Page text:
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by Diego Cevallos

Mexico Issues Report Critical Of Zapatista Rule In Chiapas (2004)

(IPS/Tierramerica) MEXICO CITY -- Mexico's Zapatista guerrillas are no longer thinking in terms of armed conflict, despite the state of "social indignation and rage" in the country, the group's leader said this week.

"Subcomandante Marcos" made the comments in an interview with the Televisa TV network, which he has criticized vehemently in the past for its political influence and power.

Marcos, who has been visiting the capitol since last week as part of a nationwide tour, was interviewed Tuesday on a Televisa news program, where he predicted that leftist candidate Andres Lopez Obrador would win the July 2 presidential elections, although he clarified that he does not support the candidate and does not see the former Mexico City mayor as a true leftist.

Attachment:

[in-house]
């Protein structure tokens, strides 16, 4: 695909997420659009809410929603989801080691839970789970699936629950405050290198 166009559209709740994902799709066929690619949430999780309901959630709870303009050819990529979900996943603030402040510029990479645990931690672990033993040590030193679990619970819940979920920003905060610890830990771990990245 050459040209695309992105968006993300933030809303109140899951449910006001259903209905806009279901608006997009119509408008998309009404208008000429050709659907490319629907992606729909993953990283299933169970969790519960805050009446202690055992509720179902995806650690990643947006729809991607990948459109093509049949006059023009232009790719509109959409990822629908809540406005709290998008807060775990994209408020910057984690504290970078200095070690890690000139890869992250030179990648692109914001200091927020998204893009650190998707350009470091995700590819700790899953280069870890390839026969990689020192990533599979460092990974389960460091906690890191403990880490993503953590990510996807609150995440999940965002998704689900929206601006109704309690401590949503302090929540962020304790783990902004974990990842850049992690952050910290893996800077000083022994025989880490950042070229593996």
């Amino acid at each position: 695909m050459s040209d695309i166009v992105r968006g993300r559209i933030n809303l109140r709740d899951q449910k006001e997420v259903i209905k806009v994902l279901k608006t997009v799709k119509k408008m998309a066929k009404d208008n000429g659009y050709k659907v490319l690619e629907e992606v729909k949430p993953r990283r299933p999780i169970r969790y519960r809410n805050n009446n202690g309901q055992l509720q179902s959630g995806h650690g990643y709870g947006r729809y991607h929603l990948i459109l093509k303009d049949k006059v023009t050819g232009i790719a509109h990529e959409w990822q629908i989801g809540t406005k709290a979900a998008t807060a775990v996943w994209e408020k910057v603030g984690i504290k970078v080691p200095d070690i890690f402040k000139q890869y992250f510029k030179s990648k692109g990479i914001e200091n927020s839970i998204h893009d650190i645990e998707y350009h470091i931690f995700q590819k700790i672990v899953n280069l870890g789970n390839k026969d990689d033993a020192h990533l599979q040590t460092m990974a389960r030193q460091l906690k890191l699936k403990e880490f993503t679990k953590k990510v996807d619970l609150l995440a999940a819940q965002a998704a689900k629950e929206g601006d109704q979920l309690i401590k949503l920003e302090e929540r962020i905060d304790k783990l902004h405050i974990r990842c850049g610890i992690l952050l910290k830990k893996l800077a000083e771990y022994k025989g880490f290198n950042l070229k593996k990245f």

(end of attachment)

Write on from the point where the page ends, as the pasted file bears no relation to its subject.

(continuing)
The interview, and another that he granted the left-leaning newspaper La Jornada on Monday, were the first he has given since 2001.

He said the barely-armed Zapatista National Liberation Army (EZLN) does not plan on boycotting the elections, and is not interested in generating violence, as Sen. Diego Fernandez de Cevallos of the conservative governing National Action Party (PAN) has alleged.

Wearing his trademark face mask and military-style outfit, Marcos explained that his national tour is aimed at building a leftist political and civil society alternative to the country's political parties.

"That is why we are carrying out 'the other campaign,'" said the rebel leader, who was an important actor on the national scene, and enjoyed international support, between 1994 and 1999. "We want to build for the people down below, because great social tension and anger is building up."

"The other campaign" is a six-month tour that set out in January from the Native EZLN's stronghold in the remote jungles of the impoverished southern state of Chiapas. The idea is to forge alliances with leftist groups that are not participating in the elections but are interested in "changing the country from below, with the participation of civil society."